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Updated on September 30, 2012


Indian economy was developing at a snail’s space after independence owing to rigid controls and regulations. Right up to the early 90’s the overall growth had been abysmally low. Manufacturing industries were crushed by severe bureaucratic controls, which clipped the wings of Indian industry. There was paucity of capital, technology and best practices.


The first wave of reform was initiated in 1991 which freed the private sector from the shackles of bureaucracy. Many sectors were opened up, but a few were still out of bound for any FDI (Foreign Direct Investment). One sector were no reforms were initiated was the potentially huge Indian retail. The first step in lifting controls on FDI in retail was in October 2006. But these reforms were basically to the benefit of single brand retailers. As a result of this, multi nationals like Reebok and Louis Vuitton made their first cautious entry into the Indian market. Multiple brand retail was however not welcome. One of the persistent demands on policy makers had been to lift this restriction and open up multi brand retail. The Indian government in 2012 decided to open up multi brand retail sector to foreign direct investment despite vehement opposition to.


The traditional retailing sector in India is presently dominated by small retailers popularly known as ‘KIRANA STORES’. Nearly 95% of the retail sector comprise of local small scale retailers who operate on low-cost-and-size format. This has resulted in fragmentation as a result of which it has no access to Capital and technology. The potential of retail sector is largely due to the emergence of a big and affluent middle class. Modern retail therefore has a mere 5 percent presence in the retail sector which is expected to quadruple over the next 20 per cent years. This implies that the small retailer would still be having an 80% share of the market and in terms of business volume it is expected to rise from $ 500 million to $ 500 billion.


The spin-offs of this would be the modernization of retail sector. Innovations like vendor management inventory systems, reduction in wastage, sophisticated inputs like high yield varieties of seeds for farmers and improved warehousing facilities which are hitherto available only in developed countries would be made available in India. This is also bound to generate employment both in the skilled and semi skilled category. Presently the retail sector faces an acute shortage of man power. In anticipation of the growth of this sector several training institutes have come up. Another beneficiary of the entry of big retailers is expected to be the growth of medium and small scale enterprises. This is because big retailers in order to retain their independence from FMCG brands would switch to suppliers in the medium and small enterprise sector. They can buy the products from these MSM’s and sell it under their own brand names. This practice which is known as middleman branding is widespread in developed economies.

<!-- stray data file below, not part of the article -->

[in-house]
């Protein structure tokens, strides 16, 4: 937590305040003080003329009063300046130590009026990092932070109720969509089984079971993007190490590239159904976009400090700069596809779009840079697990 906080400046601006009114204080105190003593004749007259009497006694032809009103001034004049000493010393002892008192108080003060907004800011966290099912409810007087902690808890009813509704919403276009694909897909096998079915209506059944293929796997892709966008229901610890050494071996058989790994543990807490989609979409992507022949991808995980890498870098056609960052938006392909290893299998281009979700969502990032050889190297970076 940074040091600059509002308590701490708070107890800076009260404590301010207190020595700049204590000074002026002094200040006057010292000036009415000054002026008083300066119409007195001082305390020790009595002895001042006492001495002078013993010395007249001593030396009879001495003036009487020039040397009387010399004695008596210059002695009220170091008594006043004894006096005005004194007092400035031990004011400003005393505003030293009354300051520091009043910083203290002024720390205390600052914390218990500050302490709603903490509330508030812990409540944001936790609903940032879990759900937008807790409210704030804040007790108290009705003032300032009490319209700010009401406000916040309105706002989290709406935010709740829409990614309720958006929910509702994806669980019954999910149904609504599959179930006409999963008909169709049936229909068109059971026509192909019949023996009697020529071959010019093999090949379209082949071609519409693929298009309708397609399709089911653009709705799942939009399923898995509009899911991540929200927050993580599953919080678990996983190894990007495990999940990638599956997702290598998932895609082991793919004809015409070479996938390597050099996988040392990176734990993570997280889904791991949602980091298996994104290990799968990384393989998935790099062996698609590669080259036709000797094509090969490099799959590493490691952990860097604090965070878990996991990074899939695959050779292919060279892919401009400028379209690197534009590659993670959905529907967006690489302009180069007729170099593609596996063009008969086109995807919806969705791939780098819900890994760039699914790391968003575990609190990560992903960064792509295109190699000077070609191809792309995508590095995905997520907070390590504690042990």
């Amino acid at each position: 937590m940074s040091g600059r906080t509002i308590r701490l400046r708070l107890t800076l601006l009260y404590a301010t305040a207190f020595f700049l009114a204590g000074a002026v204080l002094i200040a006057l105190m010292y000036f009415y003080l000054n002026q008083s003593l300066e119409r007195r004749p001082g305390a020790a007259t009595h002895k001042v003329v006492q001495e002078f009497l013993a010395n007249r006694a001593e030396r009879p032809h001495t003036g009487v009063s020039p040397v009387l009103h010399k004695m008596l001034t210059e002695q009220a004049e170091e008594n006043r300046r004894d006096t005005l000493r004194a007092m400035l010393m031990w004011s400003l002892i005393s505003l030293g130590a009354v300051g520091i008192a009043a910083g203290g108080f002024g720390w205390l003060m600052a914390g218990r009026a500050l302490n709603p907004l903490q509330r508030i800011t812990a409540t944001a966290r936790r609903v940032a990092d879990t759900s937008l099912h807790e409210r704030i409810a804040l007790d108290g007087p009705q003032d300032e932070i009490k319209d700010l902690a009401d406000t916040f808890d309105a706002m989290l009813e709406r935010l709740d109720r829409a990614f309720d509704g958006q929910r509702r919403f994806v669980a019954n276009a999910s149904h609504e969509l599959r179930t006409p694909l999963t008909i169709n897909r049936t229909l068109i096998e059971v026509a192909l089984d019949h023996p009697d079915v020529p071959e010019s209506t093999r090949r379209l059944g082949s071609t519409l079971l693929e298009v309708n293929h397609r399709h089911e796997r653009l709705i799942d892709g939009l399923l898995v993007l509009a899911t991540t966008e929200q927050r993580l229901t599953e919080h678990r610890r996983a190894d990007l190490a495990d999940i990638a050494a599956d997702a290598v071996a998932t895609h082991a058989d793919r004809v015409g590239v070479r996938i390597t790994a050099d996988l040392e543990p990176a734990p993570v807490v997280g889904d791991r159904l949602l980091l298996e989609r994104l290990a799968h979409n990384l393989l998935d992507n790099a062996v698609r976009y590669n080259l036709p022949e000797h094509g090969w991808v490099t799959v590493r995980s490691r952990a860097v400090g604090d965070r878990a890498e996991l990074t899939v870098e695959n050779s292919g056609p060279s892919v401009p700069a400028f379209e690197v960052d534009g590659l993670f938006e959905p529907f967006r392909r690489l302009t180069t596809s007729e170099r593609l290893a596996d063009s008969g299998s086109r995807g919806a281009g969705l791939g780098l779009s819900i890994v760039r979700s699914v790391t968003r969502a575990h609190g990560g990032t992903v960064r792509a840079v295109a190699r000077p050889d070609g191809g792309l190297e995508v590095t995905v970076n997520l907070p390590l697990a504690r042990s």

Despite these loud claims the opposition to the entry of FDI is equally vociferous. Many are of the view, that this opening up of the retail sector is not bound to trigger the benefits as claimed by its advocates. Those who oppose these reforms base their arguments on the following:

They believe that even in the United States farmers have benefited not from the big retail companies but for federal subsidies. For example, the farm bill in 2008 had set aside $ 307 billion for agriculture for the next five years. Their point is that if the big retail companies are sufficient to support US agriculture what is the need for the US federal subsidies.

Their next argument is that studies in the US have shown that net income of farmers has come down from 70% in the early 20th century to less than 4% in 2005. The reason for this is the proliferation of other middle men like standardizers, quality controllers, certification agencies, packaging consultants etc... Who corner the profit which traditionally went to the farmer. This forces the farmer to survive on federal subsidies.

Opponents of FDI also point to the fate of small traders in Mexico and South East Asian economies. Supporters of FDI had always banked on the best practices that can be introduced in these developing economies. But the flip side is that it has given rise to pernicious practices too. For example, a New York Times Expose reported that Wal-Mart captured nearly 50% of Mexico’s retail market in 10 years and that its Mexican subsidiary was subject to an internal enquiry following allegations of bribery.

In South East Asia too, the entry of big retailers had resulted in adversely affecting small retail traders. Indonesia, Thailand and even Japan were forced to bring in new zoning laws and size regulation in order to protect the interest of small retailers.

The market is big, and the stakes high. Would FDI in Indian retail sector be beneficial will be a hotly debated issue for quite some time.


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  • AbhijeetMohapatra profile image


    5 years ago from Bhubaneswar, India

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